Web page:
Square Enix, and SquareSoft before them, have always been known for their beautiful and emotive soundtracks, from the heart-wrenching To Zanarkand to the passionate One-Winged Angel. The music from their games, as a whole, have topped the Classic FM Hall of Fame charts for many years, with Final Fantasy coming in at ninth in the latest poll. The majority of this fame can be placed on the legendary composer Nobou Uemastu, who has created music that is adored by millions. Interest in these scores are not looking to waver either, with concerts of Final Fantasy music such as Distant Worlds or Symphonic Fantasies selling out across the world with a crowd that most pop stars would be envious of.
These concerts don’t just create and sell themselves, though, and I was lucky enough to get a chance to question Thomas Böcker, producer and promoter of symphonic video game music concerts and recordings. Symphonic Fantasies London will make its UK debut on 6 October 2016 and features music from Final Fantasy, Kingdom Hearts, Secret of Mana and Chrono Trigger performed by the world famous London Symphony Orchestra. Not only this, but for fans of Kingdom Hearts, there will be a pre-concert talk with the renowned composer of the series, Yoko Shimomura.
This is such a wonderful experience for gamers and non-gamers alike, giving them a chance to experience some of the best pieces of music from the video gaming world, which have gone on to be universally loved. It couldn’t have been easy getting concerts such as Symphonic Fantasies off the ground, which is exactly why my first question to Thomas Böcker was to find out what he attributed his success to. “I would say a mixture of passion and luck” he begins. “All our team members love what they are doing, as clichéd as it might sound. We’re always striving to produce exciting concerts that set new standards, and are constantly pushing ourselves to work harder and to learn more from the experience.”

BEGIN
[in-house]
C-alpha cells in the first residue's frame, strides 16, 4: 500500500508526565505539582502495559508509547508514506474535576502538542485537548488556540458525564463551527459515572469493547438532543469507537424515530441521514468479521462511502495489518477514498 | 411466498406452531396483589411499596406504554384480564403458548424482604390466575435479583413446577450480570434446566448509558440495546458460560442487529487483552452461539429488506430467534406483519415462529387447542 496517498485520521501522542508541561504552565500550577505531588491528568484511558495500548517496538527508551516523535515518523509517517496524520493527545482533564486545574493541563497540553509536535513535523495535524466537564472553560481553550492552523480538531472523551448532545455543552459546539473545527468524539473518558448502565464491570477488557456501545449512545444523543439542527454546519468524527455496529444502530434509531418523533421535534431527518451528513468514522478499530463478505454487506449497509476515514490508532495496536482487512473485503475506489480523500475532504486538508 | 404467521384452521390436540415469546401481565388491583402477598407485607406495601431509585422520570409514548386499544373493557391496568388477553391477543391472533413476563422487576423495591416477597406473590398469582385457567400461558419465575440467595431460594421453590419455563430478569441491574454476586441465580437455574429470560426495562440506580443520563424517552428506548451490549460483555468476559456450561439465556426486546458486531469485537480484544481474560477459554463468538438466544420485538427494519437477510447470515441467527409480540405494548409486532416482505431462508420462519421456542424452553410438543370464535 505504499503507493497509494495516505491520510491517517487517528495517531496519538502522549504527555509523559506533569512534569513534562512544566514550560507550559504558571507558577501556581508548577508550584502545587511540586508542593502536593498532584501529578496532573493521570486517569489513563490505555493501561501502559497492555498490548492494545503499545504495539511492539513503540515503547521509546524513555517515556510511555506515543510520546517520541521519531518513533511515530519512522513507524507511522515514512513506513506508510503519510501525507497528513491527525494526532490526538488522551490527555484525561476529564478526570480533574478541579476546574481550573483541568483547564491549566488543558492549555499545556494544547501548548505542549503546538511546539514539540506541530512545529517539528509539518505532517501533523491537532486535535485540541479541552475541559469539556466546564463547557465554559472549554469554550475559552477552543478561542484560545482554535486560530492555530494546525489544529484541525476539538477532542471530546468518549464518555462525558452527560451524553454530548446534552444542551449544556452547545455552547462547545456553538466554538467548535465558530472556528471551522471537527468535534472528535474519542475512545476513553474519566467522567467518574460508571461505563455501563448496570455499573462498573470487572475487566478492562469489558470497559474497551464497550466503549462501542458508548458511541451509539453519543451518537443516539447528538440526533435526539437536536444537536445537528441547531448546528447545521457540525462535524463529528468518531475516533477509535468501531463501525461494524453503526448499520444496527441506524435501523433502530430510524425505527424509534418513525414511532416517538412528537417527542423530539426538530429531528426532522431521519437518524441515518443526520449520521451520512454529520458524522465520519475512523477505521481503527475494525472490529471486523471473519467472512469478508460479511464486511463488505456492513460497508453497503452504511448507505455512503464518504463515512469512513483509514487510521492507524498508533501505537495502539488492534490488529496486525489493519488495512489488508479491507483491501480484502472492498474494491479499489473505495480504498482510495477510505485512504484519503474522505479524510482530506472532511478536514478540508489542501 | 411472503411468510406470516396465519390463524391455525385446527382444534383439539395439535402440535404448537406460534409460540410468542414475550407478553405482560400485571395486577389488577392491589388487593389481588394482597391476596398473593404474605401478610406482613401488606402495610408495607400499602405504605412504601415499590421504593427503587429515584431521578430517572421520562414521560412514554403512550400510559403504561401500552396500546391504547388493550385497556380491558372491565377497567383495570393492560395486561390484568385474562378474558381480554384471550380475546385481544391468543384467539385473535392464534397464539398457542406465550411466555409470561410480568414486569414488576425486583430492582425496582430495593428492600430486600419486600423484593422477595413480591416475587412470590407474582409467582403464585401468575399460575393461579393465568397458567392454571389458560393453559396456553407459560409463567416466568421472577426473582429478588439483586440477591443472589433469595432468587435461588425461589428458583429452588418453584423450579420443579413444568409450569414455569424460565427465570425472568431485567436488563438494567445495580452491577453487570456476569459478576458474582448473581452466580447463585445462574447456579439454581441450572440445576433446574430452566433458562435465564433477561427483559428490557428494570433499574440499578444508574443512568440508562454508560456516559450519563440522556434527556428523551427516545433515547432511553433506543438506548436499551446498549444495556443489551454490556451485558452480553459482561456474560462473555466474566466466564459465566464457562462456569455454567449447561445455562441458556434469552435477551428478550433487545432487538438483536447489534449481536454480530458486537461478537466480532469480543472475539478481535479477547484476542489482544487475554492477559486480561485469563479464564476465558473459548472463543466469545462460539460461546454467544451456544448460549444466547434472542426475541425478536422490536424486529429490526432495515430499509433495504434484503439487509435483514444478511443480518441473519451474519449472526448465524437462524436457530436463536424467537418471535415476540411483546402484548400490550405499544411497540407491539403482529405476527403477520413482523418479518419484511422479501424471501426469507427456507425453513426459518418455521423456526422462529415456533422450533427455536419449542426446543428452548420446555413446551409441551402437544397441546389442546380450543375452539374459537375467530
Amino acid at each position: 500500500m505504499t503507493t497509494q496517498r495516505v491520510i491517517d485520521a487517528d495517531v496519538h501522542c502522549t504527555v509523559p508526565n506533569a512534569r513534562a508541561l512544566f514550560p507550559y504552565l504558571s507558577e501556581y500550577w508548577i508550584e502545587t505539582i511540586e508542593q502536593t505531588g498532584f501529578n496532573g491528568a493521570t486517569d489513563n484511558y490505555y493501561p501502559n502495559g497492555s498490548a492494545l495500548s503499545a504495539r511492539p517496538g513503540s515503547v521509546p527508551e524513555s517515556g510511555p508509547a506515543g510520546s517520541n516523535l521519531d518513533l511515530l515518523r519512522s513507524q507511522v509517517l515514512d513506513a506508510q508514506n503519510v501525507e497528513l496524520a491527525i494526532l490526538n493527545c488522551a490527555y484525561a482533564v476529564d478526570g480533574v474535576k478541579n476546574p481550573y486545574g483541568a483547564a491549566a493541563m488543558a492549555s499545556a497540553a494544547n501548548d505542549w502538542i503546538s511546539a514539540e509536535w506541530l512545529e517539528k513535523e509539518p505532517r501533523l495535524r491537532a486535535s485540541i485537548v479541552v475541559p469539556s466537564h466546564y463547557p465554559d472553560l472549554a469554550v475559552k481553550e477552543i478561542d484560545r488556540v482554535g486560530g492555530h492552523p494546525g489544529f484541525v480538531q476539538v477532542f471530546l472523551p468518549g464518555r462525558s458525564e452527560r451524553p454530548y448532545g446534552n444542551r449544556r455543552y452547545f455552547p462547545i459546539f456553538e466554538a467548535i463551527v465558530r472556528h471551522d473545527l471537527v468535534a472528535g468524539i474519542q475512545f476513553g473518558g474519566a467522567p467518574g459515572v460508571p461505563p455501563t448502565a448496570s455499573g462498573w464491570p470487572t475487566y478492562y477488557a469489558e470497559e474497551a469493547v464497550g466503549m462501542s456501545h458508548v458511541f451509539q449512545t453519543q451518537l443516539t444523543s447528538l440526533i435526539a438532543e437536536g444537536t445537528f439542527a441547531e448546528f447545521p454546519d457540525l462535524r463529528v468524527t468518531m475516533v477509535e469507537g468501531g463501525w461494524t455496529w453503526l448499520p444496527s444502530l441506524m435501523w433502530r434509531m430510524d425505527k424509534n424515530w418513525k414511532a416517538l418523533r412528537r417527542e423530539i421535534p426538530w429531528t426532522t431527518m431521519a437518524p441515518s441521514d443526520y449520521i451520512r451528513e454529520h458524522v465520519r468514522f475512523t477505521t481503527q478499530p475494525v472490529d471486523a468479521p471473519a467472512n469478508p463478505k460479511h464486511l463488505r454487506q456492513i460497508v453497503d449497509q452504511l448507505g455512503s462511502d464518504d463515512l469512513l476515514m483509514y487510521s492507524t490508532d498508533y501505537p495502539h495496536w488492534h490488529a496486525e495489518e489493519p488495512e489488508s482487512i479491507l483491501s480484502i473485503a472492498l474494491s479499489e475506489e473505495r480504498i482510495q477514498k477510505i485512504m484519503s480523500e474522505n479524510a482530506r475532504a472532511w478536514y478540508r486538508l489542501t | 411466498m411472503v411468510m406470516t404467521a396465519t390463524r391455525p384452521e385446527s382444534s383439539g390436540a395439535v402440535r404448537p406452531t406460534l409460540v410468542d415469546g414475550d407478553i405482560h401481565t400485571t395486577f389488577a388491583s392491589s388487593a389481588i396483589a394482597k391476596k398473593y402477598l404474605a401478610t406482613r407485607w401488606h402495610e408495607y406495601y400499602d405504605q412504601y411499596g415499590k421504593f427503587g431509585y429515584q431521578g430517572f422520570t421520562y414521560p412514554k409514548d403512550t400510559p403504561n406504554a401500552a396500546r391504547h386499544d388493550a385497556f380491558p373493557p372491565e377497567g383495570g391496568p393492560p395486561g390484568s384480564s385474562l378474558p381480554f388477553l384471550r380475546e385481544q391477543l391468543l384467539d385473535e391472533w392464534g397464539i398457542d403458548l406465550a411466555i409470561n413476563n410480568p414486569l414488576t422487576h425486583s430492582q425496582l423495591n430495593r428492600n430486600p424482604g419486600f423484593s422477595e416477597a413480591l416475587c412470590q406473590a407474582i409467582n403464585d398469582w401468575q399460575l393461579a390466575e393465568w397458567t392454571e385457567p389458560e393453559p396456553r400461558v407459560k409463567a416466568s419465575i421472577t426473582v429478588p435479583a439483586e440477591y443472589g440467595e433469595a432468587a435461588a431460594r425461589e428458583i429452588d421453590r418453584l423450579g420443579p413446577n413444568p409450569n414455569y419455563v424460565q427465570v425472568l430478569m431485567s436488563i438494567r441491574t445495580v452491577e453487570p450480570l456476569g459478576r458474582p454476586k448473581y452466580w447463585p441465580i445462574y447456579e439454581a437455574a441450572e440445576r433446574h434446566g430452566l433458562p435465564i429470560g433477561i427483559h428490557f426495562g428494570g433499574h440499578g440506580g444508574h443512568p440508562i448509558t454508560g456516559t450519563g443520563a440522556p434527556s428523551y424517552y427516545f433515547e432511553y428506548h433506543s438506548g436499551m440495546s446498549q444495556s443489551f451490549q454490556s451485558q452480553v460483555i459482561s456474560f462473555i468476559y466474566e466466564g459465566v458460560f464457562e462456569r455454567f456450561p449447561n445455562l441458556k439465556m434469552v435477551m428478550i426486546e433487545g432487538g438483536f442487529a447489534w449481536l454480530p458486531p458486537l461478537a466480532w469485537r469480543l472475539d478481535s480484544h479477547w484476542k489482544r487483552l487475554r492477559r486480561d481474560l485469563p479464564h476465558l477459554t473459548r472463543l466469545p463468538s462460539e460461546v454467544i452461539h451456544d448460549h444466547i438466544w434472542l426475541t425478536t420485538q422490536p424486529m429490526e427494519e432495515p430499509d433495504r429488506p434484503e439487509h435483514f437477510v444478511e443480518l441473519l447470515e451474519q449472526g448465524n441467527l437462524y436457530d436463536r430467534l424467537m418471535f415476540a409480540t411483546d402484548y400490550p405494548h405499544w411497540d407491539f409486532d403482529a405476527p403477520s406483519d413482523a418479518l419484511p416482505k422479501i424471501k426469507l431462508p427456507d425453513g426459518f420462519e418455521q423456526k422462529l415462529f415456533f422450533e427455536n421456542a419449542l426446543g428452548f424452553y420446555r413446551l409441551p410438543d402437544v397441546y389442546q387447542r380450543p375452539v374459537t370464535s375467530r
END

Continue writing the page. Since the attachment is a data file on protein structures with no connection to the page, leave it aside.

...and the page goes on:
All our team members love what they are doing, as clichéd as it might sound. We’re always striving to produce exciting concerts that set new standards, and are constantly pushing ourselves to work harder and to learn more from the experience.
It’s not just hard work that gets you to the top though, and in a world where some consider video game music below par, there’s a lot of luck involved too. Fortunately for Thomas Böcker, as he goes on to say, “there are some wonderful people within orchestras such as the London Symphony Orchestra or the Royal Stockholm Philharmonic Orchestra who believe in what we are doing and are willing to support us”.